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Fri, Dec 21, 2018

No Evidence That A Drone Collided With An Airliner In Mexico

Aeromexico 737s Radome Damage Could Have Been Structural Failure

Last week, another breathless report of a drone colliding with an airliner made the media and Internet rounds. In this instance, an Aeromexico Boeing 737 was on approach to Tijuana when the crew heard a "pretty loud bang". The airplane landed safely, and photos of the nose of the airplane show fairly extensive damage to its radome.

With no evidence of blood or feathers, a bird strike was not the obvious cause, so a drone became the likely culprit, at least in the minds of some.

But according to DroneDJ reports that the Aviation Safety Network reports that "there is no confirmation or evidence that a drone strike actually took place. Cases are known of nose cone structural failures without any collision, such as to a LAM B737 in Mozambique in 2017. This incident was initially and erroneously blamed on a drone strike."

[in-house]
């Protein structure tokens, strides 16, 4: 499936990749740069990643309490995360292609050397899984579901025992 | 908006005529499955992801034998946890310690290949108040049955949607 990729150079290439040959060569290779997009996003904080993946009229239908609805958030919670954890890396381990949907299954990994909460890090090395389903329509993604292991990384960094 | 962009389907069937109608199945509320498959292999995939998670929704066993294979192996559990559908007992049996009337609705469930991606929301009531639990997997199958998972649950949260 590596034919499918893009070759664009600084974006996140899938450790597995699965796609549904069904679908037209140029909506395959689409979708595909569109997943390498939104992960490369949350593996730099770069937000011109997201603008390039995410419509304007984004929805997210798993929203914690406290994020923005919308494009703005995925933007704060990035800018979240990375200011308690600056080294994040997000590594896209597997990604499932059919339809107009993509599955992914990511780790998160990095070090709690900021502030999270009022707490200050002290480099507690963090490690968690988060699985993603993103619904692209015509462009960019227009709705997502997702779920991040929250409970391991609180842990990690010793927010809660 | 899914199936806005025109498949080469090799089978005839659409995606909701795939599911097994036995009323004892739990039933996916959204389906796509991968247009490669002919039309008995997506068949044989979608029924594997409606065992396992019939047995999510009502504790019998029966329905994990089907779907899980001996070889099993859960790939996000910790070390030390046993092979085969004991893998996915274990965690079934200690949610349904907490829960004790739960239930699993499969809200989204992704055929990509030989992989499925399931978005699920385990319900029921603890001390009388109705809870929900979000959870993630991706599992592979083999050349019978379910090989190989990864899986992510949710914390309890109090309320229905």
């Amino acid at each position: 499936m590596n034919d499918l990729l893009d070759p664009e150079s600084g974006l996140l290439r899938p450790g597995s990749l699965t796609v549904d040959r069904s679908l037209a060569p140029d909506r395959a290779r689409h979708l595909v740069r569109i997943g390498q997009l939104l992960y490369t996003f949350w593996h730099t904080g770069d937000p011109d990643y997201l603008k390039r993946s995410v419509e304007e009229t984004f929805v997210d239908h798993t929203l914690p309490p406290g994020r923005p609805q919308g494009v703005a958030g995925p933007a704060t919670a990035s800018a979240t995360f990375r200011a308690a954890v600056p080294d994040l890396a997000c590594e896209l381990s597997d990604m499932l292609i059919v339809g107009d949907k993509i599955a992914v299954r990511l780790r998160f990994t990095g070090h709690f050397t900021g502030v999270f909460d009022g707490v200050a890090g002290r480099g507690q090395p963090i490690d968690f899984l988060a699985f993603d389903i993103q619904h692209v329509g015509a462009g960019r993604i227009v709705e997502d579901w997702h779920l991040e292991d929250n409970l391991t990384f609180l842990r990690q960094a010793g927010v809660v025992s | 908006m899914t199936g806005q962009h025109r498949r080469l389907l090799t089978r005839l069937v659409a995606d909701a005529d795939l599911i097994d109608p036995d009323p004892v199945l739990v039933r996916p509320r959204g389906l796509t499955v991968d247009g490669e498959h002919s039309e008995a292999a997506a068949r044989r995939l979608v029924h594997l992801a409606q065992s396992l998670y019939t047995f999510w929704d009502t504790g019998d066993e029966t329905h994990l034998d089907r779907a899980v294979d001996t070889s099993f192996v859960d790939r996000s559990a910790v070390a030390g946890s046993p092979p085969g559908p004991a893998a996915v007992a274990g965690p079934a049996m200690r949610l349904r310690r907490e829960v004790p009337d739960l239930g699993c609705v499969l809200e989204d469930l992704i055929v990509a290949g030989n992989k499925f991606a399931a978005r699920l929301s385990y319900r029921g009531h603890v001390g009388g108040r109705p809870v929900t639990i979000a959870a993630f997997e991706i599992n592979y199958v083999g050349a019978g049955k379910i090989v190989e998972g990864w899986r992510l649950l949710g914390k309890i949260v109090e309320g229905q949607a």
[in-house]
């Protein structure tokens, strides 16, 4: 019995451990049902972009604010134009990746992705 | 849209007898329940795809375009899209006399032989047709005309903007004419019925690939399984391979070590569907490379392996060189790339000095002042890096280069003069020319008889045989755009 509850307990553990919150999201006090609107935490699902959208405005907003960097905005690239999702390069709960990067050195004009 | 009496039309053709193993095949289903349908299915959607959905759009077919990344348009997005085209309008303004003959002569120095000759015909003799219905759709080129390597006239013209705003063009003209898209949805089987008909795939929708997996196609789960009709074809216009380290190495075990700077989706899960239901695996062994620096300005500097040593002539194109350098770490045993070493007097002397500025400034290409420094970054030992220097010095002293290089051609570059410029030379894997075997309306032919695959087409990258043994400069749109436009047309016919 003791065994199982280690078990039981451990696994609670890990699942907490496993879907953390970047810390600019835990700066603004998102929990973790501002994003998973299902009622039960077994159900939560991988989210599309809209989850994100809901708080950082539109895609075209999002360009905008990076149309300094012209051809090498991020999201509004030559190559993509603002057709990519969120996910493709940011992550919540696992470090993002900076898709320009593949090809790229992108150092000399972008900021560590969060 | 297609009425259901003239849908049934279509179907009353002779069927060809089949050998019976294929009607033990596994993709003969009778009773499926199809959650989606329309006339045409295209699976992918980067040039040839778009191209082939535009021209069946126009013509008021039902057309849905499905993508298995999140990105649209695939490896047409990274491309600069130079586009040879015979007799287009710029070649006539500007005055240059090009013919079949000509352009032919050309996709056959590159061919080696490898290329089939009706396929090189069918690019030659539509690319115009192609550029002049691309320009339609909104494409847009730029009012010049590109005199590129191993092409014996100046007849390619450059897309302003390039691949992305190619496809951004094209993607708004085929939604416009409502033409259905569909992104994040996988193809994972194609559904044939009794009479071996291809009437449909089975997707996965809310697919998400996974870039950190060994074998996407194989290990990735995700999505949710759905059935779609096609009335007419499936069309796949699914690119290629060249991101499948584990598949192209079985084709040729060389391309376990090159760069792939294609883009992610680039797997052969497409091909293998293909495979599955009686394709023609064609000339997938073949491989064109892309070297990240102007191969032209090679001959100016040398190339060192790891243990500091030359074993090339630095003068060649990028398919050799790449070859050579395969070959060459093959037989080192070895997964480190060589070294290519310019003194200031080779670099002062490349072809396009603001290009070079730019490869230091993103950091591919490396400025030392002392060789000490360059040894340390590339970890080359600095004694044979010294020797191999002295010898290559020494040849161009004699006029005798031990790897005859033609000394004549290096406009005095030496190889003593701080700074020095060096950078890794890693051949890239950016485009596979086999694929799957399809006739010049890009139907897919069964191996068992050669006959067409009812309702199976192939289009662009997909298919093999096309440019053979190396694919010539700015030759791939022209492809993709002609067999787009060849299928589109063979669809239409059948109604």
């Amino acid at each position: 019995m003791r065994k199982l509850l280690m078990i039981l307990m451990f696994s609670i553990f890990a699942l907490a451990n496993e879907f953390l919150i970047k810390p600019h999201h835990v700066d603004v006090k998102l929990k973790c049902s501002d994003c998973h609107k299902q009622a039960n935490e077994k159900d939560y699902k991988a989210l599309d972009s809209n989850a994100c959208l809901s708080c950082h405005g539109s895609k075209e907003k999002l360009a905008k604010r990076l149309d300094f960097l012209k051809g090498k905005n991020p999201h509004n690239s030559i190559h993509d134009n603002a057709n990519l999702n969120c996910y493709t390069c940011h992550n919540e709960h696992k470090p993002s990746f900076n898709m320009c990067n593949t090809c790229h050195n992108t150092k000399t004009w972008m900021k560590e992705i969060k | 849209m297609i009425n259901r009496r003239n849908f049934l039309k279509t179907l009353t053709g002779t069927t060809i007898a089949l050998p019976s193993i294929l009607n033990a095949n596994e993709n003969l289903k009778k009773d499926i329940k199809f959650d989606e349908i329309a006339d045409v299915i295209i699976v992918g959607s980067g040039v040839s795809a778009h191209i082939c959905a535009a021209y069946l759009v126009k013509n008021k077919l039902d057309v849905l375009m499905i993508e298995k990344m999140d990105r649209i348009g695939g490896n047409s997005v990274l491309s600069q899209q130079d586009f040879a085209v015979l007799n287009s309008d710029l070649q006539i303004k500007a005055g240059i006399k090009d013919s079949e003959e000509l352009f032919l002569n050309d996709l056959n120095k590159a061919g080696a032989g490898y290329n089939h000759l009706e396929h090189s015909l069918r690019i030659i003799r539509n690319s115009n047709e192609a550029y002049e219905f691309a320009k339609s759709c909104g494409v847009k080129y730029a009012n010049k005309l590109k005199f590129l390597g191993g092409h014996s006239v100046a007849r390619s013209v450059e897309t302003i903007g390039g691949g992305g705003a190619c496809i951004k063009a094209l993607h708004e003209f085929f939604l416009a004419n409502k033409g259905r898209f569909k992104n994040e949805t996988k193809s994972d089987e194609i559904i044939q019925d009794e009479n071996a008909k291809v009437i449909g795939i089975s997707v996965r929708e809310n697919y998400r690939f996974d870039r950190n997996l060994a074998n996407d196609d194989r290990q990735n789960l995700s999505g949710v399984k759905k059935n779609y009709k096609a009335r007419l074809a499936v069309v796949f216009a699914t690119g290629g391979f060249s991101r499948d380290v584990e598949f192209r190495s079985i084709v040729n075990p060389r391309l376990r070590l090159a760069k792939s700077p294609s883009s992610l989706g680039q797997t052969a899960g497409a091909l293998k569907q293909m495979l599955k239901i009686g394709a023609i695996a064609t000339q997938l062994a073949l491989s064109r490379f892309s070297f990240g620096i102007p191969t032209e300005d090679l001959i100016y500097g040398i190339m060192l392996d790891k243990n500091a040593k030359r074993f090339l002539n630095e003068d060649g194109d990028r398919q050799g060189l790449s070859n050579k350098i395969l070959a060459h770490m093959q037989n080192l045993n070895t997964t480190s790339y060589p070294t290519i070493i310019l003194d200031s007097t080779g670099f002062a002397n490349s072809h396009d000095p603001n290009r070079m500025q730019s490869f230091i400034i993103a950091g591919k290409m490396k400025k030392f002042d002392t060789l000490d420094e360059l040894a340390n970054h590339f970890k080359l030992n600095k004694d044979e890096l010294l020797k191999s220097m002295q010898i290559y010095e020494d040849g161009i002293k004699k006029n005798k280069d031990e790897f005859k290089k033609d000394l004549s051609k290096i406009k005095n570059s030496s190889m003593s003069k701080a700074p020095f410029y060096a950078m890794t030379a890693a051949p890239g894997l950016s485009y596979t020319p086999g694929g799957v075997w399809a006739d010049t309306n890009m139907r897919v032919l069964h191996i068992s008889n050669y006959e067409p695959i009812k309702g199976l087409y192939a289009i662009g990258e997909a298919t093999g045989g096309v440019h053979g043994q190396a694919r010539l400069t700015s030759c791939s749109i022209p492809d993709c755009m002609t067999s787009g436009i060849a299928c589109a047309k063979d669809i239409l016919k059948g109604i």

ASN continues to say that "cases are also known to have radome implosion over time due to previous birdstrikes as was the case with F-100 DAGPH on 1 July, 2010."

The website Fstoppers reports that in a recording of radio communications between the flight crew and ATC, the pilots mention a possible bird strike but say they did not see anything. The airport is near the U.S. border, and the approach to the runway being used by the airplane takes it over U.S. territory. Drone flights are prohibited in the area from ground level up to 2,000 feet, according to an FAA NOTAM.

The airplane was manufactured by Boeing in 2001.

(Image from AFAC Casa Branca via Facebook)

FMI: DroneDJ, Air Safety Network, Fstoppers

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